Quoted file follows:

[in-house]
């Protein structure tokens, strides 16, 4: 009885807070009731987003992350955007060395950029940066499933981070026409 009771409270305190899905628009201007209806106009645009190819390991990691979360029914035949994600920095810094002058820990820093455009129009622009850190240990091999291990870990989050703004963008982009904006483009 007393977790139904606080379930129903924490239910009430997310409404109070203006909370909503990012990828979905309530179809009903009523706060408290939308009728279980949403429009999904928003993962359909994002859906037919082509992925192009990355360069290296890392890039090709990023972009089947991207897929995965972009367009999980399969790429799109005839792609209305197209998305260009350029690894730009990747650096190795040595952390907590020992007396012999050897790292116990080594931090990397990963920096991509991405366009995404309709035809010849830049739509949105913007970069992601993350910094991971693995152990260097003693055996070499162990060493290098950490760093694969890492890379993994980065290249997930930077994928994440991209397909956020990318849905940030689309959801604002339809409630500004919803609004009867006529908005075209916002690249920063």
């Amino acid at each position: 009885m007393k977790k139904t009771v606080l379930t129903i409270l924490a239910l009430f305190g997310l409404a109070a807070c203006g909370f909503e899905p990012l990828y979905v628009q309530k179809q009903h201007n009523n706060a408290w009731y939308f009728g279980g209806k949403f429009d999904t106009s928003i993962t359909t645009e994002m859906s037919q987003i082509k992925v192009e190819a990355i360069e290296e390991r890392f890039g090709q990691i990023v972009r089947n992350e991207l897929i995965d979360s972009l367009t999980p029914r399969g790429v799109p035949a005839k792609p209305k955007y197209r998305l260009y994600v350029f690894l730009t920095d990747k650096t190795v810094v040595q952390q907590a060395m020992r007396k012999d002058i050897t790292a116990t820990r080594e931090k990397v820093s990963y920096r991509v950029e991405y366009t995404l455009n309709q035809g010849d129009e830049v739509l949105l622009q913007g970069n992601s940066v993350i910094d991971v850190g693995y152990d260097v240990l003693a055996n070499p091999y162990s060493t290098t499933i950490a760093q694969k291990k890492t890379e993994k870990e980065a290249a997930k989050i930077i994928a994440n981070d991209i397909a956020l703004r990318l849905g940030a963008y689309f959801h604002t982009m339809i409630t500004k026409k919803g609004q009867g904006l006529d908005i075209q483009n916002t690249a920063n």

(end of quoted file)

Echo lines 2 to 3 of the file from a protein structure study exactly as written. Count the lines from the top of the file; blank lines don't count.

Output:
């Protein structure tokens, strides 16, 4: 009885807070009731987003992350955007060395950029940066499933981070026409 009771409270305190899905628009201007209806106009645009190819390991990691979360029914035949994600920095810094002058820990820093455009129009622009850190240990091999291990870990989050703004963008982009904006483009 007393977790139904606080379930129903924490239910009430997310409404109070203006909370909503990012990828979905309530179809009903009523706060408290939308009728279980949403429009999904928003993962359909994002859906037919082509992925192009990355360069290296890392890039090709990023972009089947991207897929995965972009367009999980399969790429799109005839792609209305197209998305260009350029690894730009990747650096190795040595952390907590020992007396012999050897790292116990080594931090990397990963920096991509991405366009995404309709035809010849830049739509949105913007970069992601993350910094991971693995152990260097003693055996070499162990060493290098950490760093694969890492890379993994980065290249997930930077994928994440991209397909956020990318849905940030689309959801604002339809409630500004919803609004009867006529908005075209916002690249920063």
């Amino acid at each position: 009885m007393k977790k139904t009771v606080l379930t129903i409270l924490a239910l009430f305190g997310l409404a109070a807070c203006g909370f909503e899905p990012l990828y979905v628009q309530k179809q009903h201007n009523n706060a408290w009731y939308f009728g279980g209806k949403f429009d999904t106009s928003i993962t359909t645009e994002m859906s037919q987003i082509k992925v192009e190819a990355i360069e290296e390991r890392f890039g090709q990691i990023v972009r089947n992350e991207l897929i995965d979360s972009l367009t999980p029914r399969g790429v799109p035949a005839k792609p209305k955007y197209r998305l260009y994600v350029f690894l730009t920095d990747k650096t190795v810094v040595q952390q907590a060395m020992r007396k012999d002058i050897t790292a116990t820990r080594e931090k990397v820093s990963y920096r991509v950029e991405y366009t995404l455009n309709q035809g010849d129009e830049v739509l949105l622009q913007g970069n992601s940066v993350i910094d991971v850190g693995y152990d260097v240990l003693a055996n070499p091999y162990s060493t290098t499933i950490a760093q694969k291990k890492t890379e993994k870990e980065a290249a997930k989050i930077i994928a994440n981070d991209i397909a956020l703004r990318l849905g940030a963008y689309f959801h604002t982009m339809i409630t500004k026409k919803g609004q009867g904006l006529d908005i075209q483009n916002t690249a920063n």